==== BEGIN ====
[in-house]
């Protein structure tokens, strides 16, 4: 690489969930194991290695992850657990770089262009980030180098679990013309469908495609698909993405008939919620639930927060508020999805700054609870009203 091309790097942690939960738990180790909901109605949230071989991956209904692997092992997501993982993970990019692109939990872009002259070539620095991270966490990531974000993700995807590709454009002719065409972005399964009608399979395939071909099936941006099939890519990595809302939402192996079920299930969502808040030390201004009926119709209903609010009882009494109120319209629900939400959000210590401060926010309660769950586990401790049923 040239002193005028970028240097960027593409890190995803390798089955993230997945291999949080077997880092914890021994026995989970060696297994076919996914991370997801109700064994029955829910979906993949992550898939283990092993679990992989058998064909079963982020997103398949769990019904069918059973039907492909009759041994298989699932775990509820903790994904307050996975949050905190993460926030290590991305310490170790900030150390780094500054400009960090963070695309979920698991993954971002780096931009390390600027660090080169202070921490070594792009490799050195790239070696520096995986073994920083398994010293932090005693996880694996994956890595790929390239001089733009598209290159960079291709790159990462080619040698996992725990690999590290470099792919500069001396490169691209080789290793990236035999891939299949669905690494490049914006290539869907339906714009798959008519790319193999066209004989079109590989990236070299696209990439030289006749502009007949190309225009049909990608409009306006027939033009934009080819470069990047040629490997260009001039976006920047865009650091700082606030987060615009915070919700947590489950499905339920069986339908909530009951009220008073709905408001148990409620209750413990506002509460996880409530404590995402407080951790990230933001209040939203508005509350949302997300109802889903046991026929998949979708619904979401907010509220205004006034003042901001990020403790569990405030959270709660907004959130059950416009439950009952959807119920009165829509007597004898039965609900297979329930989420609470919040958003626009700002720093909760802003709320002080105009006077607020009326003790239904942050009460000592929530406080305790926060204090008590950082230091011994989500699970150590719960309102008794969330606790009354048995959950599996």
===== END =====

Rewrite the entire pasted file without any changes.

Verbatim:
[in-house]
């Protein structure tokens, strides 16, 4: 690489969930194991290695992850657990770089262009980030180098679990013309469908495609698909993405008939919620639930927060508020999805700054609870009203 091309790097942690939960738990180790909901109605949230071989991956209904692997092992997501993982993970990019692109939990872009002259070539620095991270966490990531974000993700995807590709454009002719065409972005399964009608399979395939071909099936941006099939890519990595809302939402192996079920299930969502808040030390201004009926119709209903609010009882009494109120319209629900939400959000210590401060926010309660769950586990401790049923 040239002193005028970028240097960027593409890190995803390798089955993230997945291999949080077997880092914890021994026995989970060696297994076919996914991370997801109700064994029955829910979906993949992550898939283990092993679990992989058998064909079963982020997103398949769990019904069918059973039907492909009759041994298989699932775990509820903790994904307050996975949050905190993460926030290590991305310490170790900030150390780094500054400009960090963070695309979920698991993954971002780096931009390390600027660090080169202070921490070594792009490799050195790239070696520096995986073994920083398994010293932090005693996880694996994956890595790929390239001089733009598209290159960079291709790159990462080619040698996992725990690999590290470099792919500069001396490169691209080789290793990236035999891939299949669905690494490049914006290539869907339906714009798959008519790319193999066209004989079109590989990236070299696209990439030289006749502009007949190309225009049909990608409009306006027939033009934009080819470069990047040629490997260009001039976006920047865009650091700082606030987060615009915070919700947590489950499905339920069986339908909530009951009220008073709905408001148990409620209750413990506002509460996880409530404590995402407080951790990230933001209040939203508005509350949302997300109802889903046991026929998949979708619904979401907010509220205004006034003042901001990020403790569990405030959270709660907004959130059950416009439950009952959807119920009165829509007597004898039965609900297979329930989420609470919040958003626009700002720093909760802003709320002080105009006077607020009326003790239904942050009460000592929530406080305790926060204090008590950082230091011994989500699970150590719960309102008794969330606790009354048995959950599996």